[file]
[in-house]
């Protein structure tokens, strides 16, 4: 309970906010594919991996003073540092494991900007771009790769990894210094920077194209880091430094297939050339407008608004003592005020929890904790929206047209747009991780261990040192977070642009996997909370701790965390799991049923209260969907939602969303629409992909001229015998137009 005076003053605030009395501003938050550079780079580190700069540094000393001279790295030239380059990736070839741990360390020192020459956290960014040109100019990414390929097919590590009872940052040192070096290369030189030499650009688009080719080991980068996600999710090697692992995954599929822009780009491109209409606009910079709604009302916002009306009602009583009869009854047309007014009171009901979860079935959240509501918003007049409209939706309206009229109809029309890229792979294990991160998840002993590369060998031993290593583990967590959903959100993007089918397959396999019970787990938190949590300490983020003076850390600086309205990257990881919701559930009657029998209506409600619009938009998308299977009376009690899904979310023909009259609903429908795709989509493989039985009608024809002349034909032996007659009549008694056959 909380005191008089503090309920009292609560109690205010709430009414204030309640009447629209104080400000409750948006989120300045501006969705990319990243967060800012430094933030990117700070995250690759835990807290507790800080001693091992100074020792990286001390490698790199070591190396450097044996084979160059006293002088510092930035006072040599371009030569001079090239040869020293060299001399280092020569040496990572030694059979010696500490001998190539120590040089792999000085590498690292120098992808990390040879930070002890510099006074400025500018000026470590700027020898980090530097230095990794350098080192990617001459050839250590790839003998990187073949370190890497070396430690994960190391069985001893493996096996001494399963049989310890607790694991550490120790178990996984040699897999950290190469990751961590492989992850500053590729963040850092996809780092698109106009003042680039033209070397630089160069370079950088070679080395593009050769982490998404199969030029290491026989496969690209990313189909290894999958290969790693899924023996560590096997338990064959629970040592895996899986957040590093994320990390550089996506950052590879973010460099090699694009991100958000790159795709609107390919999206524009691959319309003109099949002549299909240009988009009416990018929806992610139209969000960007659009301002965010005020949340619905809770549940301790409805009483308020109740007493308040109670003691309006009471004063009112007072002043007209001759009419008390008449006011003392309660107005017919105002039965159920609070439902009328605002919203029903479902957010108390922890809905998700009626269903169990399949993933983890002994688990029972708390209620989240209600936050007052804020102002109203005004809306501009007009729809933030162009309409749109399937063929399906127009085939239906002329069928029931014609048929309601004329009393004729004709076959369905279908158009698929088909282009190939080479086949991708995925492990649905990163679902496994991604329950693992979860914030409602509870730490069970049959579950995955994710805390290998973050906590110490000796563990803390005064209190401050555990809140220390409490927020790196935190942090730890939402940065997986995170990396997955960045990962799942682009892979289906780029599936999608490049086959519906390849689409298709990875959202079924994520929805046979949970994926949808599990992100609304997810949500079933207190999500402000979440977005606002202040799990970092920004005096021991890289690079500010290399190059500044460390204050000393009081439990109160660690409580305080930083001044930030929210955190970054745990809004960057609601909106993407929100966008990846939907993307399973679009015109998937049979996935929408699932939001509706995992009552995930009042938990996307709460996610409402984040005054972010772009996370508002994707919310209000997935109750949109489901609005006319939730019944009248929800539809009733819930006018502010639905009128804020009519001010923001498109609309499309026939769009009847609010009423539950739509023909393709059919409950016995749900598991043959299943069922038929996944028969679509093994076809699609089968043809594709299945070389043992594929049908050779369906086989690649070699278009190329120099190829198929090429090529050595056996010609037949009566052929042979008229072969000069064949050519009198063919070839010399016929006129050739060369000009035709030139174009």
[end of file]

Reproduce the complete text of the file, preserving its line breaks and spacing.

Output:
[in-house]
């Protein structure tokens, strides 16, 4: 309970906010594919991996003073540092494991900007771009790769990894210094920077194209880091430094297939050339407008608004003592005020929890904790929206047209747009991780261990040192977070642009996997909370701790965390799991049923209260969907939602969303629409992909001229015998137009 005076003053605030009395501003938050550079780079580190700069540094000393001279790295030239380059990736070839741990360390020192020459956290960014040109100019990414390929097919590590009872940052040192070096290369030189030499650009688009080719080991980068996600999710090697692992995954599929822009780009491109209409606009910079709604009302916002009306009602009583009869009854047309007014009171009901979860079935959240509501918003007049409209939706309206009229109809029309890229792979294990991160998840002993590369060998031993290593583990967590959903959100993007089918397959396999019970787990938190949590300490983020003076850390600086309205990257990881919701559930009657029998209506409600619009938009998308299977009376009690899904979310023909009259609903429908795709989509493989039985009608024809002349034909032996007659009549008694056959 909380005191008089503090309920009292609560109690205010709430009414204030309640009447629209104080400000409750948006989120300045501006969705990319990243967060800012430094933030990117700070995250690759835990807290507790800080001693091992100074020792990286001390490698790199070591190396450097044996084979160059006293002088510092930035006072040599371009030569001079090239040869020293060299001399280092020569040496990572030694059979010696500490001998190539120590040089792999000085590498690292120098992808990390040879930070002890510099006074400025500018000026470590700027020898980090530097230095990794350098080192990617001459050839250590790839003998990187073949370190890497070396430690994960190391069985001893493996096996001494399963049989310890607790694991550490120790178990996984040699897999950290190469990751961590492989992850500053590729963040850092996809780092698109106009003042680039033209070397630089160069370079950088070679080395593009050769982490998404199969030029290491026989496969690209990313189909290894999958290969790693899924023996560590096997338990064959629970040592895996899986957040590093994320990390550089996506950052590879973010460099090699694009991100958000790159795709609107390919999206524009691959319309003109099949002549299909240009988009009416990018929806992610139209969000960007659009301002965010005020949340619905809770549940301790409805009483308020109740007493308040109670003691309006009471004063009112007072002043007209001759009419008390008449006011003392309660107005017919105002039965159920609070439902009328605002919203029903479902957010108390922890809905998700009626269903169990399949993933983890002994688990029972708390209620989240209600936050007052804020102002109203005004809306501009007009729809933030162009309409749109399937063929399906127009085939239906002329069928029931014609048929309601004329009393004729004709076959369905279908158009698929088909282009190939080479086949991708995925492990649905990163679902496994991604329950693992979860914030409602509870730490069970049959579950995955994710805390290998973050906590110490000796563990803390005064209190401050555990809140220390409490927020790196935190942090730890939402940065997986995170990396997955960045990962799942682009892979289906780029599936999608490049086959519906390849689409298709990875959202079924994520929805046979949970994926949808599990992100609304997810949500079933207190999500402000979440977005606002202040799990970092920004005096021991890289690079500010290399190059500044460390204050000393009081439990109160660690409580305080930083001044930030929210955190970054745990809004960057609601909106993407929100966008990846939907993307399973679009015109998937049979996935929408699932939001509706995992009552995930009042938990996307709460996610409402984040005054972010772009996370508002994707919310209000997935109750949109489901609005006319939730019944009248929800539809009733819930006018502010639905009128804020009519001010923001498109609309499309026939769009009847609010009423539950739509023909393709059919409950016995749900598991043959299943069922038929996944028969679509093994076809699609089968043809594709299945070389043992594929049908050779369906086989690649070699278009190329120099190829198929090429090529050595056996010609037949009566052929042979008229072969000069064949050519009198063919070839010399016929006129050739060369000009035709030139174009």